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Rising stars have more than skills and the network to succeed.

What Makes a Rising Star?

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These common traits shared by some of the CIA’s most successful alumni shed light on what it takes to be a leader in the industry.
By Ron Hayes March 2017 Executive Insights

I’ve spent 12-and-a-half years in career services, watching students at the CIA grow. Many of our graduates have gone on to launch highly successful careers and become some of the biggest stars in the industry. Some of our students have gone on to revolutionize the culinary world through innovative restaurant concepts or by challenging the way the food industry does business. 

CIA/Phil Mansfield
Ron Hayes is the associate director of career services for The Culinary Institute of America, where he has worked for more than 12 years, helping students find externships and launch their culinary careers.

Though our students are very individualistic, when I reflect on the ones who have had tremendous success, I can point to a few key traits they all had in common that helped them launch bright, young careers. 

First, rising stars have the hard skills necessary to perform well in the culinary world. The biggest stars work hard to excel in whatever they are doing, and they work to gain that skill anywhere they can, whether that is in classes, on their own, or through externships. 

Check out our list of 40 Rising Stars changing the restaurant industry.

By opening themselves up to new learning experiences, chefs can find new ways to expand their minds and their skillsets, which will open up new career opportunities.

But skill alone won’t make a star. Good chefs, brewers, and entrepreneurs must learn to be adaptable. You can be good in your field, but you also need to be good at walking into a work environment, absorbing what other people are doing, and learning how to excel in that setting. Part of that can also mean being humble—proving you can excel by doing, rather than telling.

This is vital, because rising stars always need a network. If you are very good at what you do and very humble but no one champions you, then you don’t become a rising star. When you can prove you can fit into the work environment and demonstrate your skill, you can find others who will speak for your work and help open other opportunities to you.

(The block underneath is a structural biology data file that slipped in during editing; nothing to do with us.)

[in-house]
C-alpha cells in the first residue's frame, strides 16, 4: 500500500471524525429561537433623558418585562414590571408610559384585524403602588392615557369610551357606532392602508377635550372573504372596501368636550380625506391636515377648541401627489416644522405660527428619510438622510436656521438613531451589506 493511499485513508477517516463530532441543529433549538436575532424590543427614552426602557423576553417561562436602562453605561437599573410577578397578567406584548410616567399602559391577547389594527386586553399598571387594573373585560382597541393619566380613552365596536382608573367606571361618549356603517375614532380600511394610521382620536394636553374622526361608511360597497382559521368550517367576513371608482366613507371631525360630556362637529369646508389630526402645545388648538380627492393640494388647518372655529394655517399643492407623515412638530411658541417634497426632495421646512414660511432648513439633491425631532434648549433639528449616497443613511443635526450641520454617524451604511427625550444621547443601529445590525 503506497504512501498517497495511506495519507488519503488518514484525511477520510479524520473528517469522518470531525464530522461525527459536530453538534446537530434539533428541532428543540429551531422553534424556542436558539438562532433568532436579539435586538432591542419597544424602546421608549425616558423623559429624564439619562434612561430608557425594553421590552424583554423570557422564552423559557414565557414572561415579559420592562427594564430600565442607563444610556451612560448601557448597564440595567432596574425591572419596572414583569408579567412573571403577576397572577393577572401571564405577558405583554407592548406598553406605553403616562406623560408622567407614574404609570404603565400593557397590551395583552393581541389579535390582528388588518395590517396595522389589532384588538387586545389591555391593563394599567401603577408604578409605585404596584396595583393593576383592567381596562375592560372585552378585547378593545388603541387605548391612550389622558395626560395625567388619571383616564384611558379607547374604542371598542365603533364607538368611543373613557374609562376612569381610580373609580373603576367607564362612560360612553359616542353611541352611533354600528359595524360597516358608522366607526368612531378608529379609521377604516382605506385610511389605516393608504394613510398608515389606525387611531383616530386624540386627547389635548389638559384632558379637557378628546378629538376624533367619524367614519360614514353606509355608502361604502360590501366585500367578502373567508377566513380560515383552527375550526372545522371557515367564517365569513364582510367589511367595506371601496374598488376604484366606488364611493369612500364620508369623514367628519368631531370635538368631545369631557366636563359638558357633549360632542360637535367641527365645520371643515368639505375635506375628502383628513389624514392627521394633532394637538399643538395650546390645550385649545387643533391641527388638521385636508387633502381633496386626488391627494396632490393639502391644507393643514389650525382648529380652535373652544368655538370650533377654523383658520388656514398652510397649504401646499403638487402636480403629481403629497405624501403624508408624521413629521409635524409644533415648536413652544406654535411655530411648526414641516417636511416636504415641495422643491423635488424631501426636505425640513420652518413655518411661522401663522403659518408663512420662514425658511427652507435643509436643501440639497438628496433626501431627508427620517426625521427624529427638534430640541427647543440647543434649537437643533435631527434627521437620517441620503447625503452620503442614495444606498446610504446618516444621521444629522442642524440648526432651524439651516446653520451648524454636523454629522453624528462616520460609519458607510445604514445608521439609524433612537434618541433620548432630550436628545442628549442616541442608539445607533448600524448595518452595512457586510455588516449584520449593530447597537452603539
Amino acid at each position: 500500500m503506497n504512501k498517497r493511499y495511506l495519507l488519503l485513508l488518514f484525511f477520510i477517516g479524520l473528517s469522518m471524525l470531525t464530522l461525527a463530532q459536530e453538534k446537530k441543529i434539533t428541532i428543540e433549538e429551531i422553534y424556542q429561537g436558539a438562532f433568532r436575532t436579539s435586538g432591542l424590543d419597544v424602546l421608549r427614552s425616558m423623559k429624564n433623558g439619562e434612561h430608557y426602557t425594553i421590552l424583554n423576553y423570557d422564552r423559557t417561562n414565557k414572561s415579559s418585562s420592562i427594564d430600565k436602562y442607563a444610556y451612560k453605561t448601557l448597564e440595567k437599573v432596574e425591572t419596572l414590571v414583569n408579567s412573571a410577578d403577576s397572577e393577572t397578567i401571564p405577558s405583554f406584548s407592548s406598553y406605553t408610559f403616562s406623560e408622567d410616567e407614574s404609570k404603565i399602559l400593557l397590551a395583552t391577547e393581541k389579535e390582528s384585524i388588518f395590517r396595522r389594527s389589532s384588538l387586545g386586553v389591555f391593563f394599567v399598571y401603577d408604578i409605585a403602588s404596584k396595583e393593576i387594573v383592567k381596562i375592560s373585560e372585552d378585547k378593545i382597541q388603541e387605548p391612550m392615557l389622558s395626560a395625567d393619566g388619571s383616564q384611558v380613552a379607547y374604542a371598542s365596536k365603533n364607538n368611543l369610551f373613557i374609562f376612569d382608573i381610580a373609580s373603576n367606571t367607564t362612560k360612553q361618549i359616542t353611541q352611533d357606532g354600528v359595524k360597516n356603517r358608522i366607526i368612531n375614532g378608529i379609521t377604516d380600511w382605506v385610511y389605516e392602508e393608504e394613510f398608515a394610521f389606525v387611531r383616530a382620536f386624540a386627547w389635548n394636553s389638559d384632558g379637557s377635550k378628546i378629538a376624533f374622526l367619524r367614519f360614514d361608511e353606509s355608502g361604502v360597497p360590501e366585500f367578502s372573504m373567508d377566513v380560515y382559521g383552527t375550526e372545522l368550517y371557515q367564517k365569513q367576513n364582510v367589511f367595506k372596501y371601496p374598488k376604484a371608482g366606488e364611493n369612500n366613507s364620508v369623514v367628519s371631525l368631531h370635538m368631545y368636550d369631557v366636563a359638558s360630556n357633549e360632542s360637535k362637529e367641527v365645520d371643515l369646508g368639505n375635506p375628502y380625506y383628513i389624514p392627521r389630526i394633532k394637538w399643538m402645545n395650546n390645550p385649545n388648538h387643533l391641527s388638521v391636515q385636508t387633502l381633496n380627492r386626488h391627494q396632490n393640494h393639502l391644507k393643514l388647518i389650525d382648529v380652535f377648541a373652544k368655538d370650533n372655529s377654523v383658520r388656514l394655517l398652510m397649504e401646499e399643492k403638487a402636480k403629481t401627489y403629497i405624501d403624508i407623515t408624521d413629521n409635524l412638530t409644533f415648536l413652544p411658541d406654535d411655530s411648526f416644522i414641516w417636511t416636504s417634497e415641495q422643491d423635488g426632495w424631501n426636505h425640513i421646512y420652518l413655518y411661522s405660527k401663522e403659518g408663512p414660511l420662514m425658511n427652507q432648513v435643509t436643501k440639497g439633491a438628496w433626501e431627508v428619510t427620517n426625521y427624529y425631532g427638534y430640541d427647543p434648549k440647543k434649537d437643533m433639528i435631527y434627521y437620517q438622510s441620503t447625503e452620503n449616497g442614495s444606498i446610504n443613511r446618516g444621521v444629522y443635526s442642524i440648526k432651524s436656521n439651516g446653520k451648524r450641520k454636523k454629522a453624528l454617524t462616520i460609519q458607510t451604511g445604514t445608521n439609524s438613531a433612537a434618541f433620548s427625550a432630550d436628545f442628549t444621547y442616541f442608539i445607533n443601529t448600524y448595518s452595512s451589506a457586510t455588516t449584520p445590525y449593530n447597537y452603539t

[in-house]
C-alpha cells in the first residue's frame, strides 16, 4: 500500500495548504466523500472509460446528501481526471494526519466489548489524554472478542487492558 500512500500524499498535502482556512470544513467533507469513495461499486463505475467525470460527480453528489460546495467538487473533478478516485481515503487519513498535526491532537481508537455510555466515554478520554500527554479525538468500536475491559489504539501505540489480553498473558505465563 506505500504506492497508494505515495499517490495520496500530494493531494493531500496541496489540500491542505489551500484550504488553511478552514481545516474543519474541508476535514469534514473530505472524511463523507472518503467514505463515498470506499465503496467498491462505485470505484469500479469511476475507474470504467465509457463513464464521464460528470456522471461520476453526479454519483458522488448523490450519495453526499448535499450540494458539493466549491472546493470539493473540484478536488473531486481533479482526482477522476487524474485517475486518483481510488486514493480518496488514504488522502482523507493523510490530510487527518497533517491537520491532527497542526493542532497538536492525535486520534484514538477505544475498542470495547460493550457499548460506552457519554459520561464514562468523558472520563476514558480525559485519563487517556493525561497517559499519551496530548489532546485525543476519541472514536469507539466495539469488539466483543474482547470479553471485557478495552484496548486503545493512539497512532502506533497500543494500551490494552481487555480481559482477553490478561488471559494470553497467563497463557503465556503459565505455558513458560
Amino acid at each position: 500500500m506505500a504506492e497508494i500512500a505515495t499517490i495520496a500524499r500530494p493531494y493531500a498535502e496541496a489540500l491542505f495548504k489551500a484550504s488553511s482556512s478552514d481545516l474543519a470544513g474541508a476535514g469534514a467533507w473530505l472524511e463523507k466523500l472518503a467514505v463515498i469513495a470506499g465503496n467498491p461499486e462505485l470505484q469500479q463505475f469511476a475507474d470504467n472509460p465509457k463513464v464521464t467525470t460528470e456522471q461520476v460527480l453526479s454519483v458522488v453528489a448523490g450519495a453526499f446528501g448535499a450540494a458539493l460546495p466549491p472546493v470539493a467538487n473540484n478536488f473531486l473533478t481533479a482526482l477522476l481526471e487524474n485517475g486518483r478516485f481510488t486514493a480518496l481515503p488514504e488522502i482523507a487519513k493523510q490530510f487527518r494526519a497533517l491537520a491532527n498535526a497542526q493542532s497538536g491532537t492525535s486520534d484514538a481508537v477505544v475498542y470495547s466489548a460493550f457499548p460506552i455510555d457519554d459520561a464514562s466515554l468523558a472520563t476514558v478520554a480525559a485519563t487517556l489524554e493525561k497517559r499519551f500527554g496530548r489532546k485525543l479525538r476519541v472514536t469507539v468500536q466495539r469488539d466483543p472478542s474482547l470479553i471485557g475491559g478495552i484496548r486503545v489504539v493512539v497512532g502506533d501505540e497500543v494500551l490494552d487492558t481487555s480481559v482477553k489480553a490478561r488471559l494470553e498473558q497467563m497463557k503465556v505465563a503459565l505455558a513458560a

Building networks can be challenging, but the most successful students have been the ones who found ways to put themselves in the position to make connections and learn. Finding these sorts of opportunities is often just a matter of reaching out and being willing to stage or doing competitions to get your name and talent out into the world. Some of our most successful students were willing to work hard every week and put themselves in positions to learn. 

While he was here, one student did stages at Eleven Madison Park, Jean-Georges, and Restaurant Daniel—all top restaurants in New York City, and he also completed an externship at Eleven Madison Park. He did very well in these restaurants, which led to a job opportunity. Though he certainly wouldn’t have gotten through the doors without also having skills, by putting himself in the right places, he built a huge network that helped him launch his career.

But rising stars have more than skills and the network to succeed; they have another fundamental trait that sets them apart from others in the field—the potential to be leaders of change in the industry. Stars are not content to follow others, but they recognize how the industry can improve. Of course, this can be culinary leadership, but it is also about having a futurist attitude and the kind of foresight to look at emerging markets or ways of completing processes better. 

Stars learn from the best, connect with those who are doing work in their fields, break new ground, and have a great mindset. My advice: Have the ability to operate on risk as well as to put yourself out there. And then, once you find success, give back to make the community, industry, and workforce better. 

Ron Hayes is the associate director of career services for The Culinary Institute of America’s Center for Career and Academic Advising. There, he has helped students find externships and launch careers after leaving the college. His book, Creating Your Culinary Career, guides young culinary professionals through the necessary steps to achieve success in the industry.